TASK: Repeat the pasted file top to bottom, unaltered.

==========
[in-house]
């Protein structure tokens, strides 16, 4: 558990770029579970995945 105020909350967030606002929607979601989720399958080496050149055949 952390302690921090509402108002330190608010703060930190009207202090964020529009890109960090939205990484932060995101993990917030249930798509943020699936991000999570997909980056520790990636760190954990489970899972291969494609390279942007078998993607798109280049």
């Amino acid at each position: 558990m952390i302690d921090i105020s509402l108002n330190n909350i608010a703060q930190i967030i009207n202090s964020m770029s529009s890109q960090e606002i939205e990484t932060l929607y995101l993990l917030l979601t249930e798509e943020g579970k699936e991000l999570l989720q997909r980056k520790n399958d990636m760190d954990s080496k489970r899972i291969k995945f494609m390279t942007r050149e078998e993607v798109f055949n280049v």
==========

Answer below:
[in-house]
């Protein structure tokens, strides 16, 4: 558990770029579970995945 105020909350967030606002929607979601989720399958080496050149055949 952390302690921090509402108002330190608010703060930190009207202090964020529009890109960090939205990484932060995101993990917030249930798509943020699936991000999570997909980056520790990636760190954990489970899972291969494609390279942007078998993607798109280049």
């Amino acid at each position: 558990m952390i302690d921090i105020s509402l108002n330190n909350i608010a703060q930190i967030i009207n202090s964020m770029s529009s890109q960090e606002i939205e990484t932060l929607y995101l993990l917030l979601t249930e798509e943020g579970k699936e991000l999570l989720q997909r980056k520790n399958d990636m760190d954990s080496k489970r899972i291969k995945f494609m390279t942007r050149e078998e993607v798109f055949n280049v």